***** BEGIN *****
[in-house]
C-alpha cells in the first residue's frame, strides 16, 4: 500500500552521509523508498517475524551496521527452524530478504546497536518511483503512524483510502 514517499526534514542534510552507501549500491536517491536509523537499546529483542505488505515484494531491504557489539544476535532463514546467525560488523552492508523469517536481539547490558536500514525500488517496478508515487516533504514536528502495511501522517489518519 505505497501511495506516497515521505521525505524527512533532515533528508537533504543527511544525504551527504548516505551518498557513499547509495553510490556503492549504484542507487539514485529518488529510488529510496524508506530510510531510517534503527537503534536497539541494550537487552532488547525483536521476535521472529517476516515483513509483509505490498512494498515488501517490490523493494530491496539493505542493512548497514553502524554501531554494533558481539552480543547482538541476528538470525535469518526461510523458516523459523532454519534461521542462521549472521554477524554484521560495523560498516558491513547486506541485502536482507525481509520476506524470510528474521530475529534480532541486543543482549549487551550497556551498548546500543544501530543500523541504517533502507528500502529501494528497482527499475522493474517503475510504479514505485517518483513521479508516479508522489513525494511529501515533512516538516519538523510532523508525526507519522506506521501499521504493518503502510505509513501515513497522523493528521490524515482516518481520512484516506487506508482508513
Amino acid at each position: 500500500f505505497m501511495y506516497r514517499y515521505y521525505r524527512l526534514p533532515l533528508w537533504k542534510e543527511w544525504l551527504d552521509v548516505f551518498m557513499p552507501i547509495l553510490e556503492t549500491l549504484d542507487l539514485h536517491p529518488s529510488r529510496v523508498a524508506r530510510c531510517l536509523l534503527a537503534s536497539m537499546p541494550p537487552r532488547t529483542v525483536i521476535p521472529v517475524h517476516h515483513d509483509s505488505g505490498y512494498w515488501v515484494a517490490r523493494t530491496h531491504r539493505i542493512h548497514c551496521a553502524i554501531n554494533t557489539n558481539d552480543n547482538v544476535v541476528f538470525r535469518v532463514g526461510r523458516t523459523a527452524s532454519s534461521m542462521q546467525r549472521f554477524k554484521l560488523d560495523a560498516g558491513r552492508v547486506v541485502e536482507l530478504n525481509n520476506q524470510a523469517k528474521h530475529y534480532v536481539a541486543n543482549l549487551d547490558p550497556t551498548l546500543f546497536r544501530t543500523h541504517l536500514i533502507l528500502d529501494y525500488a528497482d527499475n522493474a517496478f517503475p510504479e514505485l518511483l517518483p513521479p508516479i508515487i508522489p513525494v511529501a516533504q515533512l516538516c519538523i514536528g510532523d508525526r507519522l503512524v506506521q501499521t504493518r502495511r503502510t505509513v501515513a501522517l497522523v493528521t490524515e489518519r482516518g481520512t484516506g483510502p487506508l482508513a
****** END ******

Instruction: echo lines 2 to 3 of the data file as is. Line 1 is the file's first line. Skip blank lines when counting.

C-alpha cells in the first residue's frame, strides 16, 4: 500500500552521509523508498517475524551496521527452524530478504546497536518511483503512524483510502 514517499526534514542534510552507501549500491536517491536509523537499546529483542505488505515484494531491504557489539544476535532463514546467525560488523552492508523469517536481539547490558536500514525500488517496478508515487516533504514536528502495511501522517489518519 505505497501511495506516497515521505521525505524527512533532515533528508537533504543527511544525504551527504548516505551518498557513499547509495553510490556503492549504484542507487539514485529518488529510488529510496524508506530510510531510517534503527537503534536497539541494550537487552532488547525483536521476535521472529517476516515483513509483509505490498512494498515488501517490490523493494530491496539493505542493512548497514553502524554501531554494533558481539552480543547482538541476528538470525535469518526461510523458516523459523532454519534461521542462521549472521554477524554484521560495523560498516558491513547486506541485502536482507525481509520476506524470510528474521530475529534480532541486543543482549549487551550497556551498548546500543544501530543500523541504517533502507528500502529501494528497482527499475522493474517503475510504479514505485517518483513521479508516479508522489513525494511529501515533512516538516519538523510532523508525526507519522506506521501499521504493518503502510505509513501515513497522523493528521490524515482516518481520512484516506487506508482508513
Amino acid at each position: 500500500f505505497m501511495y506516497r514517499y515521505y521525505r524527512l526534514p533532515l533528508w537533504k542534510e543527511w544525504l551527504d552521509v548516505f551518498m557513499p552507501i547509495l553510490e556503492t549500491l549504484d542507487l539514485h536517491p529518488s529510488r529510496v523508498a524508506r530510510c531510517l536509523l534503527a537503534s536497539m537499546p541494550p537487552r532488547t529483542v525483536i521476535p521472529v517475524h517476516h515483513d509483509s505488505g505490498y512494498w515488501v515484494a517490490r523493494t530491496h531491504r539493505i542493512h548497514c551496521a553502524i554501531n554494533t557489539n558481539d552480543n547482538v544476535v541476528f538470525r535469518v532463514g526461510r523458516t523459523a527452524s532454519s534461521m542462521q546467525r549472521f554477524k554484521l560488523d560495523a560498516g558491513r552492508v547486506v541485502e536482507l530478504n525481509n520476506q524470510a523469517k528474521h530475529y534480532v536481539a541486543n543482549l549487551d547490558p550497556t551498548l546500543f546497536r544501530t543500523h541504517l536500514i533502507l528500502d529501494y525500488a528497482d527499475n522493474a517496478f517503475p510504479e514505485l518511483l517518483p513521479p508516479i508515487i508522489p513525494v511529501a516533504q515533512l516538516c519538523i514536528g510532523d508525526r507519522l503512524v506506521q501499521t504493518r502495511r503502510t505509513v501515513a501522517l497522523v493528521t490524515e489518519r482516518g481520512t484516506g483510502p487506508l482508513a